What is Conversion Rate Optimisation?

Conversion Rate Optimisation is all about plugging holes.

The Aim of CRO is to plug the holes.

It’s a funny thing how, as business owners, we lose sight of the important things that really makes our businesses successful. It’s not just the day to day running of the business that actually makes it successful but the ability to step back and assess where you’ve been, we’re you’re going and where you want to go. Or as many business experts have stated over the years, ‘work on your business, not in it’.

The same is absolutely true when we talk about your internet presence and for most, the central part of that is your website. Over the past 11 years I’ve watched many businesses design, develop, add, amend, redesign and redevelop their websites ad nauseum. Then they invest in traffic drivers such as search engine advertising or PPC, search engine optimsation (SEO), banner advertising, backlinking, social media marketing and the list goes on but throughout all this one thing has largely been ignored, the conversion rate!

The conversion rate is essentially a mathematical term that describes the amount of website visitors that take some sort of action once they arrive on your website. That action can take many forms such as:

  • Clicking on a button
  • Visiting a page
  • Clicking on a link
  • Filling out a form
  • Downloading a PDF
  • Submitting Your details
  • Calling the business
  • Sending an email
  • Requesting a quote
  • and so on…
So if your website receives 1000 visitors a month and 30 of those request a quote, your conversion rate for people requesting a quote is 30/1000 or 3%. Easy right?
Now you can apply the concept of conversion rates to one of the above tasks (task or action-specific conversion) or to a number of these tasks (aggregate conversion), most people think in terms of aggregate conversions. eg. 30 people requested a quote, 12 people called and 7 downloaded our brochure, the overall or aggregate conversion rate is now 4.9% (30+12+7/1000). However it’s often worth thinking about conversions at the task level as some tasks or actions represent more value to the business than others, but we’ll delve into that further in a later blog.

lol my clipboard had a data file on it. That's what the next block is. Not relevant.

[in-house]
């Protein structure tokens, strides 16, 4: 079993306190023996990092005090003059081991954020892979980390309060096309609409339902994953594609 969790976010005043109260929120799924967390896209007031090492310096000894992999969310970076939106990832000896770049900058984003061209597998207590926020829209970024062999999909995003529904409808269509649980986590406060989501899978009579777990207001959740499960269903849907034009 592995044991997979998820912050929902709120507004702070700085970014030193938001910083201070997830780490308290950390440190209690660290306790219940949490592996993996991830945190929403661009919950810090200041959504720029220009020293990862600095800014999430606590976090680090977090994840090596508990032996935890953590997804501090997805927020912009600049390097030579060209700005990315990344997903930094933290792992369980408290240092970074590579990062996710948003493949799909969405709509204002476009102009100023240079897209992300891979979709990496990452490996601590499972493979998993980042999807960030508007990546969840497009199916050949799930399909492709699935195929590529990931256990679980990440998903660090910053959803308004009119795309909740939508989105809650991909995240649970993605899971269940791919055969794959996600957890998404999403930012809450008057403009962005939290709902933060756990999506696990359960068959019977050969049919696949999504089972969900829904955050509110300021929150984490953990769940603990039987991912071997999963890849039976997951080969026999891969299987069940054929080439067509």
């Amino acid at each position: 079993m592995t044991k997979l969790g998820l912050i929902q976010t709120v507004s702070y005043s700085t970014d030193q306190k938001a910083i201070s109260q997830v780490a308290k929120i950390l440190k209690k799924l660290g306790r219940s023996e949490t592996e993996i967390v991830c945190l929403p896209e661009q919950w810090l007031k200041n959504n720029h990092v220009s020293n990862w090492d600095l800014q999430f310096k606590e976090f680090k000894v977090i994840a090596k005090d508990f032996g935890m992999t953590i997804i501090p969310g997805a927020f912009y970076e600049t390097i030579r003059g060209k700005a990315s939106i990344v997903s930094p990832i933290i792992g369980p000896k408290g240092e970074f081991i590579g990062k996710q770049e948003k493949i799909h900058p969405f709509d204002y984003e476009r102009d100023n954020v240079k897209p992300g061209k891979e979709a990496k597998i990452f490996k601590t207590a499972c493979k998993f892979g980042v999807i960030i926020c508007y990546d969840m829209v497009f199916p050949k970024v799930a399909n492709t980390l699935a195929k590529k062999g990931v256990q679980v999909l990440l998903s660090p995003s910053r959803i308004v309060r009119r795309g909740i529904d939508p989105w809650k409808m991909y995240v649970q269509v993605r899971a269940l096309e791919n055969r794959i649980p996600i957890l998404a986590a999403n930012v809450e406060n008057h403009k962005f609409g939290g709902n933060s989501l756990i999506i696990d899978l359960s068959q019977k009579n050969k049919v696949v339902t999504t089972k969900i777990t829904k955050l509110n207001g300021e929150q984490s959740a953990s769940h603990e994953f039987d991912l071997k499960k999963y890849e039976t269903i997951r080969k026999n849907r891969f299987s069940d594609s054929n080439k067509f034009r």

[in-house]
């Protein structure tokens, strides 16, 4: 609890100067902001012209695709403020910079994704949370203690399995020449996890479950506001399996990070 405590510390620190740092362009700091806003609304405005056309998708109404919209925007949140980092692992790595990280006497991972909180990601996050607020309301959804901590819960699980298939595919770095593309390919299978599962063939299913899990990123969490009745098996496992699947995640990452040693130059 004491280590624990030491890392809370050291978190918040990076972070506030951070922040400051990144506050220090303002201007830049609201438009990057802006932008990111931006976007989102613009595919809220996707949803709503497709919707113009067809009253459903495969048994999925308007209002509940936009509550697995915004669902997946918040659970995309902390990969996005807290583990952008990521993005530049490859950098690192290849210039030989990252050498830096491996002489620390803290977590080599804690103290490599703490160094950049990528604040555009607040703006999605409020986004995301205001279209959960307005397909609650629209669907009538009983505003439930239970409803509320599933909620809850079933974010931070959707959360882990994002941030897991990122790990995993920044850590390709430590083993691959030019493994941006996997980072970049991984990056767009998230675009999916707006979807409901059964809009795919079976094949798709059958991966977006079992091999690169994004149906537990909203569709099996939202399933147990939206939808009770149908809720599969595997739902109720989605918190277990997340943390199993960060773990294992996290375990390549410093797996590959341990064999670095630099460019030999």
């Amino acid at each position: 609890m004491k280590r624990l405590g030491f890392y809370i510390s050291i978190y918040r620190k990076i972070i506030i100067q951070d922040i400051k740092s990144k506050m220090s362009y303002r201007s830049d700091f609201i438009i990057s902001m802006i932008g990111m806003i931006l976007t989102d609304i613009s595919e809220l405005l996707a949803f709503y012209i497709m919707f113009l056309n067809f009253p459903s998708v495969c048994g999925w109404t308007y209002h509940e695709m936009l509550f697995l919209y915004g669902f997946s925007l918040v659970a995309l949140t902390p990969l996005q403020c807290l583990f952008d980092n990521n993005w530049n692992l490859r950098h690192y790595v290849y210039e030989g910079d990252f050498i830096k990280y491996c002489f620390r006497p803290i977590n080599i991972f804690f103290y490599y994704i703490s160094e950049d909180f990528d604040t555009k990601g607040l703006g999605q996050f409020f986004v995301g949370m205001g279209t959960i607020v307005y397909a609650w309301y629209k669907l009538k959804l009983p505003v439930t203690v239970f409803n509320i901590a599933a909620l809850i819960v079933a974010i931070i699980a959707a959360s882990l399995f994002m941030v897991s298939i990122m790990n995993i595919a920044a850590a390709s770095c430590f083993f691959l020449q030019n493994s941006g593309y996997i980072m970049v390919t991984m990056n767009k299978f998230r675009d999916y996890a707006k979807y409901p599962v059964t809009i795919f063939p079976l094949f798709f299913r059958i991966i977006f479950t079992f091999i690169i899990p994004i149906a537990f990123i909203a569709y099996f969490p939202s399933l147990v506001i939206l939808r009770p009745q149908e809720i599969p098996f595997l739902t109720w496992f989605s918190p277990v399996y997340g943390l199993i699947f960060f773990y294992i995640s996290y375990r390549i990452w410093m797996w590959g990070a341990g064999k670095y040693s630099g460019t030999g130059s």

Now that we’ve grasped the concept of conversion rate we can jump headlong into optimisation. Optimisation is bandied about in internet circles these days like there’s no tomorrow, in fact, I don’t even know if people used the word optimise before the internet was invented, I can’t recall Mum ever saying, “I’m trying to optimise my banana bread recipe”. Anyway, that aside, it simply means to improve something through a process of trial and error.
So in short, conversion rate optimisation is the goal of improving a websites conversion rate through a process of trial and error but this is where it gets scientific, the trial and error part is not really as unguided as it sounds, it’s actually based on TESTING.
Now while I’ve still got at least part of your attention, it’s time to pick apart the geeks who overuse the term optimisation. Search Engine Optimisation is actually false! You’re not actually optimising the search engines, that’s Sergey Brin and Larry Pages job! (at Google anyway), it should technically be search engine ranking optimisation or website ranking optimisation! Whoops, slipped off the soap box there.
So before you spend another cent on search engine advertising, seo, banner advertising, social media management or any other web presence improvement activity, stand back and look at your website. What was it designed to do? What do you want out of it? What do you customers want out of it? If you could rub a brass lamp and watch a genie emerge and he gave you one wish to have your website do anything you wanted, what would it be?
I’m hoping that your website developer asked these questions before they built the latest version of you site but I won’t be even remotely surprised if they didn’t. Now grab your web hosting stats, your Google Analytics reports or any other data you may have relevant to your site and crunch some numbers, what is your conversion rate? 1%, 3%, 7%? The answer doesn’t really matter the important thing is it needs to be improved and it can be improved sometimes by a little and sometimes by a lot.

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